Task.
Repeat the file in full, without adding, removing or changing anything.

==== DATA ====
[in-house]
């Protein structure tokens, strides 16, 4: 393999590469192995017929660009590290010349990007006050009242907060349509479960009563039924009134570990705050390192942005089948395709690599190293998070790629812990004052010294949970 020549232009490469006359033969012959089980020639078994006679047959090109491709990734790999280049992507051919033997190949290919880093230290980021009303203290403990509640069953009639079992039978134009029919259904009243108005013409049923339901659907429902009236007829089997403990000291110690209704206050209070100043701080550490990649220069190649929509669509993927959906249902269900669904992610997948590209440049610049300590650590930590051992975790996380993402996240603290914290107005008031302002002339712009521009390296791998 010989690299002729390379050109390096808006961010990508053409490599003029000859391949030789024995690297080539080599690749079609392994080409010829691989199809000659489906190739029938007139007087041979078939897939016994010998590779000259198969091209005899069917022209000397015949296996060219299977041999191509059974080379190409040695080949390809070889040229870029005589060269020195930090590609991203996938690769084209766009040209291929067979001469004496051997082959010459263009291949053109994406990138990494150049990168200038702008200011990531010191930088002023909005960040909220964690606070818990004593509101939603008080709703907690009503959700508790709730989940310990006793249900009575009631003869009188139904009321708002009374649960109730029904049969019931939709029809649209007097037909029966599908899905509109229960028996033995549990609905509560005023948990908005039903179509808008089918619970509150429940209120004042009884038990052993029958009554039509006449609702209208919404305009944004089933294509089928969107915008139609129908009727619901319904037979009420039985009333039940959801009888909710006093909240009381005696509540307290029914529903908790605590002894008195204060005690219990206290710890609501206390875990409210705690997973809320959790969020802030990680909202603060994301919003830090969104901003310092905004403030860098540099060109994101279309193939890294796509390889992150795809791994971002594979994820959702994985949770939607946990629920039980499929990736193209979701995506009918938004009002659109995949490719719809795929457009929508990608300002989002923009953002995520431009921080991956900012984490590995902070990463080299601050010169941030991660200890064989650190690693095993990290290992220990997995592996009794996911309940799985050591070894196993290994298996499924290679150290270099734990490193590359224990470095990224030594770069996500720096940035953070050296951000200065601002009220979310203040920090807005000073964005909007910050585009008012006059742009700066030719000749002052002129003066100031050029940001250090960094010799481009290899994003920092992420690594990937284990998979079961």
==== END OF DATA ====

[in-house]
């Protein structure tokens, strides 16, 4: 393999590469192995017929660009590290010349990007006050009242907060349509479960009563039924009134570990705050390192942005089948395709690599190293998070790629812990004052010294949970 020549232009490469006359033969012959089980020639078994006679047959090109491709990734790999280049992507051919033997190949290919880093230290980021009303203290403990509640069953009639079992039978134009029919259904009243108005013409049923339901659907429902009236007829089997403990000291110690209704206050209070100043701080550490990649220069190649929509669509993927959906249902269900669904992610997948590209440049610049300590650590930590051992975790996380993402996240603290914290107005008031302002002339712009521009390296791998 010989690299002729390379050109390096808006961010990508053409490599003029000859391949030789024995690297080539080599690749079609392994080409010829691989199809000659489906190739029938007139007087041979078939897939016994010998590779000259198969091209005899069917022209000397015949296996060219299977041999191509059974080379190409040695080949390809070889040229870029005589060269020195930090590609991203996938690769084209766009040209291929067979001469004496051997082959010459263009291949053109994406990138990494150049990168200038702008200011990531010191930088002023909005960040909220964690606070818990004593509101939603008080709703907690009503959700508790709730989940310990006793249900009575009631003869009188139904009321708002009374649960109730029904049969019931939709029809649209007097037909029966599908899905509109229960028996033995549990609905509560005023948990908005039903179509808008089918619970509150429940209120004042009884038990052993029958009554039509006449609702209208919404305009944004089933294509089928969107915008139609129908009727619901319904037979009420039985009333039940959801009888909710006093909240009381005696509540307290029914529903908790605590002894008195204060005690219990206290710890609501206390875990409210705690997973809320959790969020802030990680909202603060994301919003830090969104901003310092905004403030860098540099060109994101279309193939890294796509390889992150795809791994971002594979994820959702994985949770939607946990629920039980499929990736193209979701995506009918938004009002659109995949490719719809795929457009929508990608300002989002923009953002995520431009921080991956900012984490590995902070990463080299601050010169941030991660200890064989650190690693095993990290290992220990997995592996009794996911309940799985050591070894196993290994298996499924290679150290270099734990490193590359224990470095990224030594770069996500720096940035953070050296951000200065601002009220979310203040920090807005000073964005909007910050585009008012006059742009700066030719000749002052002129003066100031050029940001250090960094010799481009290899994003920092992420690594990937284990998979079961």